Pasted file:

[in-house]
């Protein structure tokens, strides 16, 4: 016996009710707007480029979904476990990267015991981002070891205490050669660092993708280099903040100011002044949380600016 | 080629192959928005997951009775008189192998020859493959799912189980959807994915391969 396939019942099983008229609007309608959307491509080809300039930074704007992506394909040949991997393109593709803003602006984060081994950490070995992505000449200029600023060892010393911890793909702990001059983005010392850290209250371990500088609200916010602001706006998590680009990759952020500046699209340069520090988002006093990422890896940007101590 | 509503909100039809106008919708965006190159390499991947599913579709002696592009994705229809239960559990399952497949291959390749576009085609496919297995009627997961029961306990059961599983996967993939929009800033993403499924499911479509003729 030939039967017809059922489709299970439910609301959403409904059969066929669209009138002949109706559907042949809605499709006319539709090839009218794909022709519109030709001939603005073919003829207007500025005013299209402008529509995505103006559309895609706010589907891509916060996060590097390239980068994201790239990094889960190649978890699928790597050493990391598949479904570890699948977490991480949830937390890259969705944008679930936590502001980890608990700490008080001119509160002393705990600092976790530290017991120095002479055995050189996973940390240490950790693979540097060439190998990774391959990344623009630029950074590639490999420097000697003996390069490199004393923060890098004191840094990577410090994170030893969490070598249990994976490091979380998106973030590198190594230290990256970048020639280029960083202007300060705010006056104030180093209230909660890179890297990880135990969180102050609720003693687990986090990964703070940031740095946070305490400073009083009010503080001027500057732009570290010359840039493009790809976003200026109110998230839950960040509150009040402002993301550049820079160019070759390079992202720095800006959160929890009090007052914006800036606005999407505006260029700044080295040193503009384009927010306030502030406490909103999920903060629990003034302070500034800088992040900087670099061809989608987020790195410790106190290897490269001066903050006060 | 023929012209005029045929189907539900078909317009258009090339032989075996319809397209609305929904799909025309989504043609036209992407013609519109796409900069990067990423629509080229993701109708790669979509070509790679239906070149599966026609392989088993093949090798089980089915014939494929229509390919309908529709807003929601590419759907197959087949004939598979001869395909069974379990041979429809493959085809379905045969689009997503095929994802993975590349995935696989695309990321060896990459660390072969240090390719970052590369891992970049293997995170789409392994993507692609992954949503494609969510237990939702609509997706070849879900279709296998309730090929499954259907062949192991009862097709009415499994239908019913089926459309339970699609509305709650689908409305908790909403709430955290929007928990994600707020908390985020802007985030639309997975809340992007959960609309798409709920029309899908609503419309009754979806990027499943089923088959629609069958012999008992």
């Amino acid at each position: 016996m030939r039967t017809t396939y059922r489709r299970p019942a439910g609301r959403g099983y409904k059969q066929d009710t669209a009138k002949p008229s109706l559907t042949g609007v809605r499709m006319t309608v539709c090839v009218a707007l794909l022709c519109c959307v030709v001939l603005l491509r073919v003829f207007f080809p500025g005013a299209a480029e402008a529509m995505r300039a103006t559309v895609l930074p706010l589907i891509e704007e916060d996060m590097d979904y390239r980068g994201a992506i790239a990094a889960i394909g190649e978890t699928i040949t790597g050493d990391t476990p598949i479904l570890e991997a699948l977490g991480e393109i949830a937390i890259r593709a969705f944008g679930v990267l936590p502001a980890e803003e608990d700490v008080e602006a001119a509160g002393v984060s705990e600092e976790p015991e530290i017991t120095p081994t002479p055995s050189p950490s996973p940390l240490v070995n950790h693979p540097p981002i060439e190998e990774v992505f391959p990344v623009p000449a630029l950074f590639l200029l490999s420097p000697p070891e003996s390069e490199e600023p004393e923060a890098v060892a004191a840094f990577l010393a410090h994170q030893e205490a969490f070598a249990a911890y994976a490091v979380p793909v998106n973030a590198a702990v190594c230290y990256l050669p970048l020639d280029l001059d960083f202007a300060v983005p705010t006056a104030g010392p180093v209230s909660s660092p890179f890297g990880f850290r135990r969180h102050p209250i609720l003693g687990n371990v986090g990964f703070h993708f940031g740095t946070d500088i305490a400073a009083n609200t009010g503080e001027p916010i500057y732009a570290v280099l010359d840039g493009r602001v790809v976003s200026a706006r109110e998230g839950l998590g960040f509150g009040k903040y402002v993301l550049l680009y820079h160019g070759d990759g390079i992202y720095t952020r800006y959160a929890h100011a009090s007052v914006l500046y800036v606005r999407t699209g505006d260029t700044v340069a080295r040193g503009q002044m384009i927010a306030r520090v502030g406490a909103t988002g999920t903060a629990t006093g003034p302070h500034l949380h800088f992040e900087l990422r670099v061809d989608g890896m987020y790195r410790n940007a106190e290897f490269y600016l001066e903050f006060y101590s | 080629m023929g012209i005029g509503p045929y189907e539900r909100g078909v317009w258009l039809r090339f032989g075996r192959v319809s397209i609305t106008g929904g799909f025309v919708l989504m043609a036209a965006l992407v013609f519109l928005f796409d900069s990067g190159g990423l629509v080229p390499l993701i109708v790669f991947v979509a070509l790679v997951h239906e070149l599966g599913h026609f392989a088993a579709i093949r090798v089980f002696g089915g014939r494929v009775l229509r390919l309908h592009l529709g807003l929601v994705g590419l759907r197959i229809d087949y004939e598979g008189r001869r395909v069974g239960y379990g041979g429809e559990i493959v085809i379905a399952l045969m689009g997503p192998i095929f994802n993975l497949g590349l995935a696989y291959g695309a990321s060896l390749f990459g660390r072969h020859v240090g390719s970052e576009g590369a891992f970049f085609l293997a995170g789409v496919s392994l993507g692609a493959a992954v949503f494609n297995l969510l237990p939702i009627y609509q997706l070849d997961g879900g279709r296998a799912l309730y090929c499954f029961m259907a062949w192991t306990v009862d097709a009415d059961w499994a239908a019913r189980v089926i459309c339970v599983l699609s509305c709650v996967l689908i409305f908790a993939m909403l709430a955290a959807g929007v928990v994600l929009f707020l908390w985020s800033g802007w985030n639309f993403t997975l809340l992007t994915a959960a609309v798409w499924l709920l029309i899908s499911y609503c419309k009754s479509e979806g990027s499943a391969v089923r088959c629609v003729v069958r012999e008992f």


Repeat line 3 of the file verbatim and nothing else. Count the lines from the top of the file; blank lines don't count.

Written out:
């Amino acid at each position: 016996m030939r039967t017809t396939y059922r489709r299970p019942a439910g609301r959403g099983y409904k059969q066929d009710t669209a009138k002949p008229s109706l559907t042949g609007v809605r499709m006319t309608v539709c090839v009218a707007l794909l022709c519109c959307v030709v001939l603005l491509r073919v003829f207007f080809p500025g005013a299209a480029e402008a529509m995505r300039a103006t559309v895609l930074p706010l589907i891509e704007e916060d996060m590097d979904y390239r980068g994201a992506i790239a990094a889960i394909g190649e978890t699928i040949t790597g050493d990391t476990p598949i479904l570890e991997a699948l977490g991480e393109i949830a937390i890259r593709a969705f944008g679930v990267l936590p502001a980890e803003e608990d700490v008080e602006a001119a509160g002393v984060s705990e600092e976790p015991e530290i017991t120095p081994t002479p055995s050189p950490s996973p940390l240490v070995n950790h693979p540097p981002i060439e190998e990774v992505f391959p990344v623009p000449a630029l950074f590639l200029l490999s420097p000697p070891e003996s390069e490199e600023p004393e923060a890098v060892a004191a840094f990577l010393a410090h994170q030893e205490a969490f070598a249990a911890y994976a490091v979380p793909v998106n973030a590198a702990v190594c230290y990256l050669p970048l020639d280029l001059d960083f202007a300060v983005p705010t006056a104030g010392p180093v209230s909660s660092p890179f890297g990880f850290r135990r969180h102050p209250i609720l003693g687990n371990v986090g990964f703070h993708f940031g740095t946070d500088i305490a400073a009083n609200t009010g503080e001027p916010i500057y732009a570290v280099l010359d840039g493009r602001v790809v976003s200026a706006r109110e998230g839950l998590g960040f509150g009040k903040y402002v993301l550049l680009y820079h160019g070759d990759g390079i992202y720095t952020r800006y959160a929890h100011a009090s007052v914006l500046y800036v606005r999407t699209g505006d260029t700044v340069a080295r040193g503009q002044m384009i927010a306030r520090v502030g406490a909103t988002g999920t903060a629990t006093g003034p302070h500034l949380h800088f992040e900087l990422r670099v061809d989608g890896m987020y790195r410790n940007a106190e290897f490269y600016l001066e903050f006060y101590s | 080629m023929g012209i005029g509503p045929y189907e539900r909100g078909v317009w258009l039809r090339f032989g075996r192959v319809s397209i609305t106008g929904g799909f025309v919708l989504m043609a036209a965006l992407v013609f519109l928005f796409d900069s990067g190159g990423l629509v080229p390499l993701i109708v790669f991947v979509a070509l790679v997951h239906e070149l599966g599913h026609f392989a088993a579709i093949r090798v089980f002696g089915g014939r494929v009775l229509r390919l309908h592009l529709g807003l929601v994705g590419l759907r197959i229809d087949y004939e598979g008189r001869r395909v069974g239960y379990g041979g429809e559990i493959v085809i379905a399952l045969m689009g997503p192998i095929f994802n993975l497949g590349l995935a696989y291959g695309a990321s060896l390749f990459g660390r072969h020859v240090g390719s970052e576009g590369a891992f970049f085609l293997a995170g789409v496919s392994l993507g692609a493959a992954v949503f494609n297995l969510l237990p939702i009627y609509q997706l070849d997961g879900g279709r296998a799912l309730y090929c499954f029961m259907a062949w192991t306990v009862d097709a009415d059961w499994a239908a019913r189980v089926i459309c339970v599983l699609s509305c709650v996967l689908i409305f908790a993939m909403l709430a955290a959807g929007v928990v994600l929009f707020l908390w985020s800033g802007w985030n639309f993403t997975l809340l992007t994915a959960a609309v798409w499924l709920l029309i899908s499911y609503c419309k009754s479509e979806g990027s499943a391969v089923r088959c629609v003729v069958r012999e008992f």